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Comment on the BLMs Plan for Bristol Bay

2302 - Tundra lake under puffy clouds on BLM land along the lower Kvichak River.


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Comments on the Draft Plan are Due February 5, 2007
Read below for a brief summeary of the plan, my letter to the BLM, and email/snail mail addresses for comments

The Pebble Mine project is a controversial proposal by Northern Dynasty Minerals to build one of the largest gold and copper mines in the world, in southwest Alaska, near Lake Iliamna. Northern Dynasty has not yet applied for permits, but their current proposal involves both a large open pit and an underground mine, as well as removal of the water from the headwaters of Upper Talarik Creek and the Koktuli River ( important fish habitats). The site sits at the headwaters of two major Bristol Bay drainages ( Nushagak and Kvichak), and potentially poses a large threat to the region's salmon. This proposal has become a major political issue in Alaska, pitting pro-mining forces against local native villages and commercial and sport fishermen.

Summary of the Draft Regional Management Plan (RMP) for the Bristol Bay and Goodnews Bay Region

This plan covers about 3 million acres of land in Southwest Alaska. Most of this is in the Bristol Bay watershed - in the drainages of the Kvichak and Nushagak Rivers. The rest is farther west in the Goodnews Bay area.
Currently most of this land is closed to mining and oil drilling, much of it due to unresolved Alaska Native Claims Settlement Act (ANSCA 17 d 1) withdwawls, and the BLMs plan is to open it up.
To read details of the plan, get the pdf on the BLMs website

The BLM has proposed four alternative plans for its land in the area.
Alternative A
Alternative A is the "no action" plan.
Land that is withdrawn and currently closed to mining exploration and oil drilling will remain withdrawn and closed.
Alternative B
Alternative B is the "resource extraction" plan.
Basically all the land will be open for mining and oil drilling with no special restrictions or constraints.
Alternative C
Alternative C is the "renewable resource" plan.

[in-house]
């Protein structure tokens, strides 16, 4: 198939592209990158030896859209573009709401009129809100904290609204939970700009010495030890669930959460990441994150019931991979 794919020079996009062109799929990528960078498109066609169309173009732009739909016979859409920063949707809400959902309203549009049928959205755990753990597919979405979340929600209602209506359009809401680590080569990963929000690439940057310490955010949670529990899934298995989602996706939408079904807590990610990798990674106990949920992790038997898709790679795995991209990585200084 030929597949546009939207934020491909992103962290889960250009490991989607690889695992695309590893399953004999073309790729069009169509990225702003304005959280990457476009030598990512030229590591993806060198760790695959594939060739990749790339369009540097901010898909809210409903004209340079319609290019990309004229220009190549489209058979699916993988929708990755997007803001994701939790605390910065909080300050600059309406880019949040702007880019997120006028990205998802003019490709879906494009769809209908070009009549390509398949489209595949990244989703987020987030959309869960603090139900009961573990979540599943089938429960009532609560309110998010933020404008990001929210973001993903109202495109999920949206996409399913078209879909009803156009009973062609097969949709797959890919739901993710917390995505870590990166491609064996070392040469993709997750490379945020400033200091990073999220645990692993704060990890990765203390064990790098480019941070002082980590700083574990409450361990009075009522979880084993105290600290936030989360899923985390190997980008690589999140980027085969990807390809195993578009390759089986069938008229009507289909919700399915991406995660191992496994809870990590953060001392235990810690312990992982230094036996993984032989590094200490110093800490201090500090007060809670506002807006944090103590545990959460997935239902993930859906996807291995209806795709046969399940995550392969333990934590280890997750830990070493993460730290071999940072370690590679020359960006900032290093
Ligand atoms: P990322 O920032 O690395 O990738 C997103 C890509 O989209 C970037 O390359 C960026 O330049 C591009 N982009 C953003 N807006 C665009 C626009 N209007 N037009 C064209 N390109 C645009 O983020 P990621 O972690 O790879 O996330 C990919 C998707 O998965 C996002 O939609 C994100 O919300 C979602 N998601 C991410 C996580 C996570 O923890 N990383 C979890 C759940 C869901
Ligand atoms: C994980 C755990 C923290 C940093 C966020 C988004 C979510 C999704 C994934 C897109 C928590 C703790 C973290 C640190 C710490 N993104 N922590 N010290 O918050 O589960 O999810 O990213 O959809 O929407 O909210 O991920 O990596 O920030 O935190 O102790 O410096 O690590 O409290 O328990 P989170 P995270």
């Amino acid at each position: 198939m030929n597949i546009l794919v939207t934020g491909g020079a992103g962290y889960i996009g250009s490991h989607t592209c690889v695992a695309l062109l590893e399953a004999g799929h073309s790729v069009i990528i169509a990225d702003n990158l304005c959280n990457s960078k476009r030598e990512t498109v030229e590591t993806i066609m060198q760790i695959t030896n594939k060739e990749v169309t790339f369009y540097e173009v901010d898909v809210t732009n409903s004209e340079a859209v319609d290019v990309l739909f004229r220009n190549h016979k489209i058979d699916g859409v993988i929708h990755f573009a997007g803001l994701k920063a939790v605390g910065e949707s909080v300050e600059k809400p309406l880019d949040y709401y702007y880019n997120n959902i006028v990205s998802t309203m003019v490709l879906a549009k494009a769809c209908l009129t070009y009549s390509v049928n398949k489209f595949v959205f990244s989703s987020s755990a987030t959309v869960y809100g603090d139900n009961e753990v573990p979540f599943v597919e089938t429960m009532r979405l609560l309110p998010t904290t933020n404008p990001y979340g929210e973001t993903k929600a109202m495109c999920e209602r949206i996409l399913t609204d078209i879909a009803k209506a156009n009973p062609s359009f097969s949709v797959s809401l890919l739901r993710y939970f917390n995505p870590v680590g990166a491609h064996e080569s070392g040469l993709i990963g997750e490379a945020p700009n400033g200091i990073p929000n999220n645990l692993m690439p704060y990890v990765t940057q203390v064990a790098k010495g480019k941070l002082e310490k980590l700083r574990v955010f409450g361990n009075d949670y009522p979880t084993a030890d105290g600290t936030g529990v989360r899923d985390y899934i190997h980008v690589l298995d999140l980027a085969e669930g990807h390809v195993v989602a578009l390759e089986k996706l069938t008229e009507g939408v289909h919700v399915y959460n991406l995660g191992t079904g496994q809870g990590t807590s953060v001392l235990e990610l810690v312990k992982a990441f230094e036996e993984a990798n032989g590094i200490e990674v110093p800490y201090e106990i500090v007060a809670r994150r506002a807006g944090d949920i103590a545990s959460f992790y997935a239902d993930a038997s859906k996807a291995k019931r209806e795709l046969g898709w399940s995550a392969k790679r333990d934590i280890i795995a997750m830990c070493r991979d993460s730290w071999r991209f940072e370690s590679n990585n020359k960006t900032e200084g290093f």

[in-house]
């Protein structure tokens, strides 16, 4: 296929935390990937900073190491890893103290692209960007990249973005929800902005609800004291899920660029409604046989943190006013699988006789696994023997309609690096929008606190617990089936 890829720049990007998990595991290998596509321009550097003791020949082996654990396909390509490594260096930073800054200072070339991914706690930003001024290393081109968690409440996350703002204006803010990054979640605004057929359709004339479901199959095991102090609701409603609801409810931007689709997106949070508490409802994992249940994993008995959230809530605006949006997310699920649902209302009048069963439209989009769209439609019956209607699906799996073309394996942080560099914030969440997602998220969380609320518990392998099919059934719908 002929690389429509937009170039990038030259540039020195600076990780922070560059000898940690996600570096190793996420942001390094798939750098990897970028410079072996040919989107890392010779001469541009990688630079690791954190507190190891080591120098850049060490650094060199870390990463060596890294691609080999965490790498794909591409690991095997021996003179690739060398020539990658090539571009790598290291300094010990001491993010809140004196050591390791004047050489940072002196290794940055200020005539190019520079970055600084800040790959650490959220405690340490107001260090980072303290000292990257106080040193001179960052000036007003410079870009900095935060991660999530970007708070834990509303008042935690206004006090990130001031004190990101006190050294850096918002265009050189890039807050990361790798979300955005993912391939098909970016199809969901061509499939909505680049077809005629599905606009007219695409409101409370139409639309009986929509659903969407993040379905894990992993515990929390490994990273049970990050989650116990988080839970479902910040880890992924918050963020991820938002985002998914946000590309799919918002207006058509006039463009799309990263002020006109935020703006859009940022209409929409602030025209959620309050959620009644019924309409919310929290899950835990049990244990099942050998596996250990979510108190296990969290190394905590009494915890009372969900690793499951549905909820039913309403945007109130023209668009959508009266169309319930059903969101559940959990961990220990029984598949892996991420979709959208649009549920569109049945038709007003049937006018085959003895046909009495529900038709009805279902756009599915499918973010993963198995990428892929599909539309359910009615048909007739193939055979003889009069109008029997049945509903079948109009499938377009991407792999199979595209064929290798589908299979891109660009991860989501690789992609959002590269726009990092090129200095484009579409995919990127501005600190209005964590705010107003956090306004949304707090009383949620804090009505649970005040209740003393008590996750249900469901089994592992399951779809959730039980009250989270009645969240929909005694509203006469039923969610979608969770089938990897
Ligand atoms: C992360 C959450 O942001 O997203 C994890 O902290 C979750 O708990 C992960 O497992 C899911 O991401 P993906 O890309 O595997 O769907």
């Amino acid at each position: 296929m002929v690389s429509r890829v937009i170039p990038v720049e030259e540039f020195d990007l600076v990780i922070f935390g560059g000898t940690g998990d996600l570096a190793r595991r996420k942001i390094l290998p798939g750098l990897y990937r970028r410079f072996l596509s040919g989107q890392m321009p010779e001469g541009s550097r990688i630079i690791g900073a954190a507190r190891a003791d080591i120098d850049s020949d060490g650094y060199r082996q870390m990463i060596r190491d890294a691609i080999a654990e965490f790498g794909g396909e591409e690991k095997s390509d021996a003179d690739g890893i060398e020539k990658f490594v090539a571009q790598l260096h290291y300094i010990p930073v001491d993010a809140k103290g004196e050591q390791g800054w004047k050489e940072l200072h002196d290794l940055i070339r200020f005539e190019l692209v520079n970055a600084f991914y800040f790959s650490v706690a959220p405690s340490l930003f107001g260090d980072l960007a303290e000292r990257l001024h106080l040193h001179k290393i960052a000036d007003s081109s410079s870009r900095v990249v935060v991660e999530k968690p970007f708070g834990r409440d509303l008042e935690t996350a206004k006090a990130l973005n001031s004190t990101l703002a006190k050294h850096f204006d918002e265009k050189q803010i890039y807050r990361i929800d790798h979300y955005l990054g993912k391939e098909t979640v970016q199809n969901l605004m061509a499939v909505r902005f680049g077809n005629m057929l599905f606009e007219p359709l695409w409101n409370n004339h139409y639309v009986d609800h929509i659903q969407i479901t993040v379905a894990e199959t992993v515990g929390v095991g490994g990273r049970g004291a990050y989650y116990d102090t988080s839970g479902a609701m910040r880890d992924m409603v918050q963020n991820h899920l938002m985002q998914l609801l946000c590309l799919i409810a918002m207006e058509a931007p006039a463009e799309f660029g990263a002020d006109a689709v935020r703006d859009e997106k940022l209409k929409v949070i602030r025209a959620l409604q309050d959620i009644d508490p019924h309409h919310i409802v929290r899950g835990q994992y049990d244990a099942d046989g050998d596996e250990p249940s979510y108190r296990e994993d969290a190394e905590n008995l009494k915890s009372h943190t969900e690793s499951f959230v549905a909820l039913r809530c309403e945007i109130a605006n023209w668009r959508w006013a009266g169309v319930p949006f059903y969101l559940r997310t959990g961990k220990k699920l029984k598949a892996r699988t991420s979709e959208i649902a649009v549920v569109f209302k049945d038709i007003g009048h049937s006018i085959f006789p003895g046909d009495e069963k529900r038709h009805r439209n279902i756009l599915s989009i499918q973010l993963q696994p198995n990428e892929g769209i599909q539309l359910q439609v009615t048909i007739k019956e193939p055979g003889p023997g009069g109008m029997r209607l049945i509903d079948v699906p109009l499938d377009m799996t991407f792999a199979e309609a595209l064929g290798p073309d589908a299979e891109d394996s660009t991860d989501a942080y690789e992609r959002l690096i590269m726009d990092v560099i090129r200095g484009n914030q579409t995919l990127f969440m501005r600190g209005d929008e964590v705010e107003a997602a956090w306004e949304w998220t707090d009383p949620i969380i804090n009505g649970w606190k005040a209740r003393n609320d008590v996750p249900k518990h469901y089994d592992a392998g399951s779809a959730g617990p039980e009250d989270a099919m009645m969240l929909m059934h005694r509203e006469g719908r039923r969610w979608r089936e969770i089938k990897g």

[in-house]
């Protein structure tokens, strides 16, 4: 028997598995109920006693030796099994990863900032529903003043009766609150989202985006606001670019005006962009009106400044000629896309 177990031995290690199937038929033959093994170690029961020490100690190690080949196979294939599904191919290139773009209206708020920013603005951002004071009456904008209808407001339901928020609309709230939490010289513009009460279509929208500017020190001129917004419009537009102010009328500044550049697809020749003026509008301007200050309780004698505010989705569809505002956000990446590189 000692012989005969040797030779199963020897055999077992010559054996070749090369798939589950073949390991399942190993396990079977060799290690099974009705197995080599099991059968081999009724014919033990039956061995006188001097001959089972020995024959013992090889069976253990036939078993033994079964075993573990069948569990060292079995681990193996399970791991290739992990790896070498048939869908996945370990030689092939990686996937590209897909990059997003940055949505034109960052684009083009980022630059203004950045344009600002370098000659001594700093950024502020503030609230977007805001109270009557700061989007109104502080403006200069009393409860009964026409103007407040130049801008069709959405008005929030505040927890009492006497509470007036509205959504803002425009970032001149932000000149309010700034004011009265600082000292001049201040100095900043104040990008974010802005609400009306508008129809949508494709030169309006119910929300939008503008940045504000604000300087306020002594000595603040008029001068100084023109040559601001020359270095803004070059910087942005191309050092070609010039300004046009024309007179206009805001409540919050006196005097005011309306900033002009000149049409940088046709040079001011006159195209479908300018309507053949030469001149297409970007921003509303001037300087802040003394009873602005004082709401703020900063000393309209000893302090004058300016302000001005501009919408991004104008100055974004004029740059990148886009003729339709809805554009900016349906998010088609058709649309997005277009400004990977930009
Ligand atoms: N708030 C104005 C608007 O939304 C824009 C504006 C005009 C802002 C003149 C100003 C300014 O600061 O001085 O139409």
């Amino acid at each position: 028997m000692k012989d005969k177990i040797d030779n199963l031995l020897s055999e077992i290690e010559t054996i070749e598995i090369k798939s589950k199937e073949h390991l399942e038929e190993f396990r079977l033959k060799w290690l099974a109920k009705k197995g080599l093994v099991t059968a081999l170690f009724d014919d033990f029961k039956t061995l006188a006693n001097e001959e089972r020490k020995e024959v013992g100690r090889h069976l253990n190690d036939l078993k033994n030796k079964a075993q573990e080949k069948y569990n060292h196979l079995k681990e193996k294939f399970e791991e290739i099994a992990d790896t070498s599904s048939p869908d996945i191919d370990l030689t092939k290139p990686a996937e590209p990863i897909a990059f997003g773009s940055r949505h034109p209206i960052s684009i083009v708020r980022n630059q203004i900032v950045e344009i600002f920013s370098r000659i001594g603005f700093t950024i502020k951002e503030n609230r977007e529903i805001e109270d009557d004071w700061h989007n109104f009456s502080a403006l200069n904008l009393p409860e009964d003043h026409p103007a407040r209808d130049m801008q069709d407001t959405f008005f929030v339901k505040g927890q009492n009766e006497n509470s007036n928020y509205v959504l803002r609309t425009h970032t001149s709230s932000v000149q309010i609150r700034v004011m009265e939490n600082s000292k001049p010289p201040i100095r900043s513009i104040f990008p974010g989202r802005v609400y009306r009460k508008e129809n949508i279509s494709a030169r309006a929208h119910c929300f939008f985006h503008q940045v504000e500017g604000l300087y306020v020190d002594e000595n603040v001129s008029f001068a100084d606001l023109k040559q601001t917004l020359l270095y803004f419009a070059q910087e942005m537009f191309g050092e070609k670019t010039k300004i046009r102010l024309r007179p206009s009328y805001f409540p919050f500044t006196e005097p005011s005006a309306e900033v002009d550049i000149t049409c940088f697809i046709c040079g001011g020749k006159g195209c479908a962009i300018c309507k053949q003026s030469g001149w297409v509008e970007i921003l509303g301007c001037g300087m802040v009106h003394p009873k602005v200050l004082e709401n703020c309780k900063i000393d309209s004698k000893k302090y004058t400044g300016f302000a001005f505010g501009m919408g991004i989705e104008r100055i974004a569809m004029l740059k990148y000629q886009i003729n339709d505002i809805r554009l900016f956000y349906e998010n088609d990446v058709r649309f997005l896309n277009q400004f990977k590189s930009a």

Basically all of the land will be open to mining and oil drilling, with some seasonal restrictions on oil drilling. Two Areas of Critical Environmental Concern will be designated - in Bristol Bay and Carter Spit, but drilling and mining will still be allowed within them. The only thing excluded from these areas will be gravel mining.
Alternative D
Alternative D is the "balanced plan"
Basically all the land will be open to mining and oil drilling. An Area of Critical Environmental Concern (ACEC) will be designated on Carter spit, but drilling and mining will still be allowed within it. The only thing excluded from this area will be gravel mining.

For a more detailed summary, see the actual plan
The BLMs preferred plan is Alternative D.

In my opinion, plans B, C, and D are all quite similar, and quite inadequate.
Read my suggested letter to the BLM below, or download it here: BLM letter.
But whether or not you agree with me, please tell the BLM what you think!

Comments are due February 5 and can be sent to
Bureau of Land Management
Anchorage Field Office
Attn: Bay Draft RMP/EIS
6881 Abbott Loop Road
Anchorage, Alaska 99507
Mark Fullmer, NEPA Coordinator
Phone: (907) 267-1264

Bureau of Land Management,

I am writing in response to the Draft Management Plan and Environmental Impact Statement put out for the Bristol Bay and Goodnews Bay regions.

The current preferred alternative (Alternative D) does far too little to protect the extraordinary ecological values of the Bristol Bay region. The Bristol Bay watershed is one of the world's most productive salmon spawning grounds. Much of the BLM's land holdings in the area lie on salmon spawning streams, near major salmon-bearing rivers (the Nushagak and the Kvichak).

Despite this, not a single Area of Critical Environmental Concern (ACEC) is designated in the Bristol Bay watershed. The only ACEC - on Carter Spit, allows both oil and gas drilling and hardrock mining to occur in the area.

This proposal opens virtually the entire region to hard rock mining and oil and gas drilling. These industries have a high potential for creating pollution, and could significantly endanger the wildlife and renewable resources in the area. Hard rock mining, in particular, poses a very high risk to the water quality necessary for the region's abundant salmon runs. According to the EPA, it has polluted 40% of western watersheds in the continental U.S.

Alternative D is prresented as a "balanced" plan, balancing ecological values and resource extraction. This "balance" allows mining and drilling on over a million acres of pristine wilderness, while doing almost nothing to protect ecological values or extraction of the region's renewable resources, such as salmon.

Fish and mineral extraction do not go together - the Bristol Bay watershed should not be open to hard rock mining.

The Bristol Bay watershed is an Area of Critical Environmental Concern. I urge you to designate it as one and take steps to protect its values - by prohibiting oil and gas drilling and hard rock mining within this critical salmon habitat.

Erin McKittrick

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All content by Erin McKittrick, copyright 2006-2007. Contact me with comments or questions at mckittre at gmail dot com.
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Last modified: 2/11/2007